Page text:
You are here

What’s the Stem Cells Buzz this Week? - KLF4-mediated Self-renewal, iPSC-derived Neutrophils, Modelling with iPSC Microglia, and Mouse ESC Proliferation!

Comment

Discuss

The Stem Cells Portal brings you a roundup of some of the new and exciting stories in the ever-changing world of stem cells, regenerative medicine, and beyond!

Reviewing KLF4 Regulation of Self-Renewal of ESCs and HSCs

Delineating the molecular regulation of self‐renewal in hematopoietic stem cells (HSCs) represents an essential step towards a deeper understanding of stem cell biology and regenerative medicine. However, this knowledge can also help to address the resistance of hematological malignancies to drug therapy and to develop novel therapies specific to leukemia stem cells, which represents an unmet medical need. Now, a new Review article from the lab of Daniel Lacorazza (Texas Children's Hospital, Houston, Texas, USA) discusses the role of the KLF4 reprogramming factor in the regulation of self‐renewal in embryonic stem cells and normal and leukemic hematopoietic stem cells. For all the details, see STEM CELLS Translational Medicine now!

Neutrophils Derived from Genetically Modified Human iPSC

The differentiation of patient-specific human induced pluripotent stem cells (iPSCs) into neutrophils may represent an efficient means to generate sufficient cell numbers to treat neutropenic patients to prevent infection. Researchers led by Jose A. Cancelas and Carolyn Lutzko (Cincinnati Children's Hospital Medical Center, Ohio, USA) established that while iPSC derived neutrophils displayed reduced functionality, expression of a constitutively activated AKT restored most phagocytic activity and neutrophil extracellular trap formation. Furthermore, Trump et al. report that these genetically modified neutrophils function adequately in a model of bacterial-induced peritonitis in immunodeficient mice. Discover more over at STEM CELLS Translational Medicine.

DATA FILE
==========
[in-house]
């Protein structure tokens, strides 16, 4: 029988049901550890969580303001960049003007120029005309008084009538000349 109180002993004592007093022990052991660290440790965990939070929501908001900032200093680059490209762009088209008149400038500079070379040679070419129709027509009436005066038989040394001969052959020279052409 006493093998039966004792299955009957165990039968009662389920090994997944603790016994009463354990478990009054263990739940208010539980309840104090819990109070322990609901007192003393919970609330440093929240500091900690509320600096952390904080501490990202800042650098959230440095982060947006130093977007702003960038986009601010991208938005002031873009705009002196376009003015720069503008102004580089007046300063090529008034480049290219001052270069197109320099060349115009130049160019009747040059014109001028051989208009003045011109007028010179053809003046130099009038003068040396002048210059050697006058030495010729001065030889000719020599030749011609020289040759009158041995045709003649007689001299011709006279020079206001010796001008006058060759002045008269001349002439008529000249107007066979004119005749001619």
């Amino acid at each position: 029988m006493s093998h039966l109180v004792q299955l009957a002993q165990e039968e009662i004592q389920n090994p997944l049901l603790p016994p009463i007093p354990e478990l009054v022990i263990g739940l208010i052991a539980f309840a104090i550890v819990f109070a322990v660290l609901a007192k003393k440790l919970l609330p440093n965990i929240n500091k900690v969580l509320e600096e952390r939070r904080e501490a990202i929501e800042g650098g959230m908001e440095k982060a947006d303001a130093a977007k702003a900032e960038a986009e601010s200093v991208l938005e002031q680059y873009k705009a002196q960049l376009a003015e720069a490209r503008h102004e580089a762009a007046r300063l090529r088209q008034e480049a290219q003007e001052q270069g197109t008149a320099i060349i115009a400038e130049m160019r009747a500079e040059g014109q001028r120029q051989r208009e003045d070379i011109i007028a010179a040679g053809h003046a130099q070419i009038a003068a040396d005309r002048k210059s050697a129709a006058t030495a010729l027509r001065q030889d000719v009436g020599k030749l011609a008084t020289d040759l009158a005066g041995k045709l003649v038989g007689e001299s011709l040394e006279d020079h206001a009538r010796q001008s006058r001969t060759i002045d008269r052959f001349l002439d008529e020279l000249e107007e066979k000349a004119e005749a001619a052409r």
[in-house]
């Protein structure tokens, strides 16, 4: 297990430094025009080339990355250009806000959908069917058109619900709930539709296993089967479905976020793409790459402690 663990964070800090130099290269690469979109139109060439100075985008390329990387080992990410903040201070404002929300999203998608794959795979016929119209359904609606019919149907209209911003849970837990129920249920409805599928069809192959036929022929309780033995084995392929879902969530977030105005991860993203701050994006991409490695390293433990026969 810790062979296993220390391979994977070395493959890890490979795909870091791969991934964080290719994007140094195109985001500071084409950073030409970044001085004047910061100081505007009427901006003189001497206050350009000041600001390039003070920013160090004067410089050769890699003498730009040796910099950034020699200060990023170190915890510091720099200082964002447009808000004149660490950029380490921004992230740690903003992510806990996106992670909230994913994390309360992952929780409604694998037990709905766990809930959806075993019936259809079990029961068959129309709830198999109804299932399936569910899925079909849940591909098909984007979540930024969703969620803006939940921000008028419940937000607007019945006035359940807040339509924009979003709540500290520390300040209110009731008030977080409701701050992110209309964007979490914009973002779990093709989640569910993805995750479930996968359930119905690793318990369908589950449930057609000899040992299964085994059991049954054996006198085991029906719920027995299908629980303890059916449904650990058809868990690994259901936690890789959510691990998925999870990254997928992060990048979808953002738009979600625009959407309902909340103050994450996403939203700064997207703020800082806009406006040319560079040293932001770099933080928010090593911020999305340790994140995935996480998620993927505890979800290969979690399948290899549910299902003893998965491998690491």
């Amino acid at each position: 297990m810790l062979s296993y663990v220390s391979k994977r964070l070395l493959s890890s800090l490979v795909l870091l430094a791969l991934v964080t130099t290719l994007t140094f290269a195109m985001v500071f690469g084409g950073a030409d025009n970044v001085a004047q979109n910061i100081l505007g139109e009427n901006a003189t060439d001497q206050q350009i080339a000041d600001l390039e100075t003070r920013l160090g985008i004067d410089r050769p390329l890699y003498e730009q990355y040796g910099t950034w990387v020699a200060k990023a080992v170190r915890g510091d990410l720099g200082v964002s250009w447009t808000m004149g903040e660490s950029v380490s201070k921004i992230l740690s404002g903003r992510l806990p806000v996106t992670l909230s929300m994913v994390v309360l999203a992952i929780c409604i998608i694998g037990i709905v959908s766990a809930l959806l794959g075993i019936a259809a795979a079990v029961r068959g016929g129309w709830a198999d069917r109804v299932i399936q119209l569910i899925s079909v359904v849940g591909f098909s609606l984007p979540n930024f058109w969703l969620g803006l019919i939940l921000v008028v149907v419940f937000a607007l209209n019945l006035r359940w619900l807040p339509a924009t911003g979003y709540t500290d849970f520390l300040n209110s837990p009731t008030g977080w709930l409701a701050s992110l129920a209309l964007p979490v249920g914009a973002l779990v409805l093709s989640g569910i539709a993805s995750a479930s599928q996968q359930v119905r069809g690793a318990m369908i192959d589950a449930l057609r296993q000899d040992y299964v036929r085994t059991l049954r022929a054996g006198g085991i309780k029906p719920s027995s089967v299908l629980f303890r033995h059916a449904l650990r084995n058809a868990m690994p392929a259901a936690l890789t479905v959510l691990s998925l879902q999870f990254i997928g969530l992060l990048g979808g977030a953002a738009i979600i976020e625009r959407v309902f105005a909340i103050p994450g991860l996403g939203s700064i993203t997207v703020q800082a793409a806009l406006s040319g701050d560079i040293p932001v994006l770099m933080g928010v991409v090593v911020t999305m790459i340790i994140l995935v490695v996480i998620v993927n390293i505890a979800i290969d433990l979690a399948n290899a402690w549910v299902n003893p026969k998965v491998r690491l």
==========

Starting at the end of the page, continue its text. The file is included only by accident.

Modeling Neurodegeneration with iPSC Microglia

Microglia and neuroinflammation fins themselves at the center of current research efforts to identify targets to treat a wide range of neurodegenerative diseases. However, failures of recent drug candidates in clinical trials highlight the unfortunate truth that results from mouse models have only limited transferability to the human clinical setting. A recent Review article from the labs of Walther Haenseler (University of Zurich, Schlieren, Switzerland) and Lawrence Rajendran (King's College London, UK) now summarizes the potential of human induced pluripotent stem cells (iPSC) derived neuron/microglia co‐cultures as an authentic human, preclinical tool, for drug candidate validation. Read all about it in STEM CELLS now!

Sympk/Oct4 Promote Mouse ESC Proliferation

While studies have observed high levels of expression of the Symplekin (Sympk) scaffold protein in embryonic stem cells (ESCs), its overall role remains undescribed. However, a recent STEM CELLS paper from the labs of Wenbin Ma and Junjiu Huang (SunYat‐sen University, Guangzhou, PR China) sought to fill this knowledge gap. Yu et al. now report that the maintenance of the pluripotent state requires Sympk expression, with subsequent results suggesting that Sympk interacts with Oct4 to promote self‐renewal and pluripotency in ESCs and preserves genome integrity. For more, head over to STEM CELLS now!

That’s a wrap for now! Please feel free to leave a comment and discuss the papers covered here on the Stem Cells Buzz. Happy reading!